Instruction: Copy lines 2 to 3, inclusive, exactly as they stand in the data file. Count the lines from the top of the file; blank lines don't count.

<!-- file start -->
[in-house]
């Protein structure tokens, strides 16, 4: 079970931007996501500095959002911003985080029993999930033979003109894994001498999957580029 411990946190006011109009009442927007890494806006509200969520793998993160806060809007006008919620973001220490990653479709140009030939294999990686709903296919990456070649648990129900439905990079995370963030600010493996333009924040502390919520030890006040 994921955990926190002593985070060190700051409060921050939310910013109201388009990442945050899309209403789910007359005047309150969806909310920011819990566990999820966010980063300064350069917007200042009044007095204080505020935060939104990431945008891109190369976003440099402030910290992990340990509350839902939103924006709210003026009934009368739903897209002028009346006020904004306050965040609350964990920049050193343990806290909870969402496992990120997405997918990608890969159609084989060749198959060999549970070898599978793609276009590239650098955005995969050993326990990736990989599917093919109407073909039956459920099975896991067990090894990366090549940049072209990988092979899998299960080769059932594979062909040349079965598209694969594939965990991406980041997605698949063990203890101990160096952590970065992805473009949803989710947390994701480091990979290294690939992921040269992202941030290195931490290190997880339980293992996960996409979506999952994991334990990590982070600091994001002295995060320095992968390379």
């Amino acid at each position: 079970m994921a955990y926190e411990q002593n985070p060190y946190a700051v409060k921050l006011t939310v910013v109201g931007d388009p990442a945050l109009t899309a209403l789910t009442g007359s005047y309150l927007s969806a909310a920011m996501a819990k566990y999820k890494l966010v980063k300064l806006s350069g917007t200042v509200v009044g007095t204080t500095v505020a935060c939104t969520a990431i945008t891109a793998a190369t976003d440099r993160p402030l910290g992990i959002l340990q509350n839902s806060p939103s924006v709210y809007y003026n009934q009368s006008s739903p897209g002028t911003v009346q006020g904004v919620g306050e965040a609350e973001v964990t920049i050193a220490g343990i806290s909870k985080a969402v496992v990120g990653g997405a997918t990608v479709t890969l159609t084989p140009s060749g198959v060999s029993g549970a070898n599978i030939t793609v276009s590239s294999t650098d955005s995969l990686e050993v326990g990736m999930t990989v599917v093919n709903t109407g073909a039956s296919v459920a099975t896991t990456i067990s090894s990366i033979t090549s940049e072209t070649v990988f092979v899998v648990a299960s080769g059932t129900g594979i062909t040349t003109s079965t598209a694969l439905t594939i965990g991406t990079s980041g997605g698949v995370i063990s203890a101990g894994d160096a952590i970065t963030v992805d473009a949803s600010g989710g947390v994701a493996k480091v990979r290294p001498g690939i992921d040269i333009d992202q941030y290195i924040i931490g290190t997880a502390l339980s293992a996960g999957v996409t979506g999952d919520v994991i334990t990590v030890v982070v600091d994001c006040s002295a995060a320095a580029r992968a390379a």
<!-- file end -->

């Protein structure tokens, strides 16, 4: 079970931007996501500095959002911003985080029993999930033979003109894994001498999957580029 411990946190006011109009009442927007890494806006509200969520793998993160806060809007006008919620973001220490990653479709140009030939294999990686709903296919990456070649648990129900439905990079995370963030600010493996333009924040502390919520030890006040 994921955990926190002593985070060190700051409060921050939310910013109201388009990442945050899309209403789910007359005047309150969806909310920011819990566990999820966010980063300064350069917007200042009044007095204080505020935060939104990431945008891109190369976003440099402030910290992990340990509350839902939103924006709210003026009934009368739903897209002028009346006020904004306050965040609350964990920049050193343990806290909870969402496992990120997405997918990608890969159609084989060749198959060999549970070898599978793609276009590239650098955005995969050993326990990736990989599917093919109407073909039956459920099975896991067990090894990366090549940049072209990988092979899998299960080769059932594979062909040349079965598209694969594939965990991406980041997605698949063990203890101990160096952590970065992805473009949803989710947390994701480091990979290294690939992921040269992202941030290195931490290190997880339980293992996960996409979506999952994991334990990590982070600091994001002295995060320095992968390379």
């Amino acid at each position: 079970m994921a955990y926190e411990q002593n985070p060190y946190a700051v409060k921050l006011t939310v910013v109201g931007d388009p990442a945050l109009t899309a209403l789910t009442g007359s005047y309150l927007s969806a909310a920011m996501a819990k566990y999820k890494l966010v980063k300064l806006s350069g917007t200042v509200v009044g007095t204080t500095v505020a935060c939104t969520a990431i945008t891109a793998a190369t976003d440099r993160p402030l910290g992990i959002l340990q509350n839902s806060p939103s924006v709210y809007y003026n009934q009368s006008s739903p897209g002028t911003v009346q006020g904004v919620g306050e965040a609350e973001v964990t920049i050193a220490g343990i806290s909870k985080a969402v496992v990120g990653g997405a997918t990608v479709t890969l159609t084989p140009s060749g198959v060999s029993g549970a070898n599978i030939t793609v276009s590239s294999t650098d955005s995969l990686e050993v326990g990736m999930t990989v599917v093919n709903t109407g073909a039956s296919v459920a099975t896991t990456i067990s090894s990366i033979t090549s940049e072209t070649v990988f092979v899998v648990a299960s080769g059932t129900g594979i062909t040349t003109s079965t598209a694969l439905t594939i965990g991406t990079s980041g997605g698949v995370i063990s203890a101990g894994d160096a952590i970065t963030v992805d473009a949803s600010g989710g947390v994701a493996k480091v990979r290294p001498g690939i992921d040269i333009d992202q941030y290195i924040i931490g290190t997880a502390l339980s293992a996960g999957v996409t979506g999952d919520v994991i334990t990590v030890v982070v600091d994001c006040s002295a995060a320095a580029r992968a390379a």